PN Review Print and Online Poetry Magazine
Most Read... Rebecca WattsThe Cult of the Noble Amateur
(PN Review 239)
Mark FordLetters And So It Goes
Letters from Young Mr Grace
(aka John Ashbery)

(PN Review 239)
Henry Kingon Toby Martinez de las Rivas
(PN Review 244)
Eavan BolandA Lyric Voice at Bay
(PN Review 121)
Vahni CapildeoOn Judging Prizes, & Reading More than Six Really Good Books
(PN Review 237)
Jamie OsbornIn conversation with Sasha Dugdale
(PN Review 240)
Poems Articles Interviews Reports Reviews Contributors
PN Review Blog
Monthly Carcanet Books
Next Issue Vahni Capildeo The Boisterous Weeping of Margery Kempe Paul Muldoon The Fly Sinead Morrissey Put Off That Mask Jane Yeh Three Poems Sarah Rothenberg Poetry and Music: Exile and Return

This review is taken from PN Review 18, Volume 7 Number 4, March - April 1981.

VICTOR Roger Shattuck, The Forbidden Experiment (Secker) £6.95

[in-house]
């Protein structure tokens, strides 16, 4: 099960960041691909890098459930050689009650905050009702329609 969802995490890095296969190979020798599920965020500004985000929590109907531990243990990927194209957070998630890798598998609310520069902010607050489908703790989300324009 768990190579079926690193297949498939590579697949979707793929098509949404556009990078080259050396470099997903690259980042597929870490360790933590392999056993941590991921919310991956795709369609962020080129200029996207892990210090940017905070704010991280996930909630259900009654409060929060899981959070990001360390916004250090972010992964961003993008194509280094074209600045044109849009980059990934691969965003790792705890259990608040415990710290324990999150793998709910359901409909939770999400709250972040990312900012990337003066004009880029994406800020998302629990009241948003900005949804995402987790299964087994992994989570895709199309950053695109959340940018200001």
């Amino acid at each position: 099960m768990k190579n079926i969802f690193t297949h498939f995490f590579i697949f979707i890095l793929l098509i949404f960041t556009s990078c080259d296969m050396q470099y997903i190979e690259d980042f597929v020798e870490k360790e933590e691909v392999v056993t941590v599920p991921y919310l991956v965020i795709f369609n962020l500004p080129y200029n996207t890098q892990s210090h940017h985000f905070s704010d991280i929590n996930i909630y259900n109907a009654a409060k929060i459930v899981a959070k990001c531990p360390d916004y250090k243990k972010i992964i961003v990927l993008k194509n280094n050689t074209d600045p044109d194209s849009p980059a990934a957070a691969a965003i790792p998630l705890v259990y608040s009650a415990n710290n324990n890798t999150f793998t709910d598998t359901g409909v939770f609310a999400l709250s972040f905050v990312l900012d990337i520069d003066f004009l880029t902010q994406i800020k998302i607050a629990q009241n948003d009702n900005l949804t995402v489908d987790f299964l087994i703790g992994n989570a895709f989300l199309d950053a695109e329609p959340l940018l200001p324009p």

The story of the Wild Boy of Aveyron should be of intense interest to anyone concerned with the education of the handicapped or retarded. Having been in some sort at the receiving end of it myself (five years at a deaf school) I was fascinated by Professor Shattuck's lucid and enthralling account of Dr Itard's attempt to educate the twelve-year-old child caught in southern France at the beginning of the last century. A naked, languageless outcast, more animal than human, he had somehow survived in the woods for years, entirely isolated from human contact.

Here was a home-grown Noble Savage, a tabula rasa that might prove the rightness of the Romantic tenet formulated by Rousseau: that man in the state of nature, uncorrupted by society, is intrinsically good. For a brief while the Wild Boy became the cynosure of Europe (Romanticism was at its zenith) and in particular of its savants and philosophes. He was whipped off to Paris and placed in the care of the Abbe Sicard, the disciple and successor of the famous Abbé de l'épée, one of the great pioneers of the education of the deaf, and inventor of the sign-language still in use. But the Wild Boy, though mute, was not deaf. He was an animal, and ate and defecated like one, as and when he felt occasion. As with so many early teachers of the deaf, Sicard was wary of taking on a hopeless case. He pronounced the boy an idiot, and ...


Searching, please wait... animated waiting image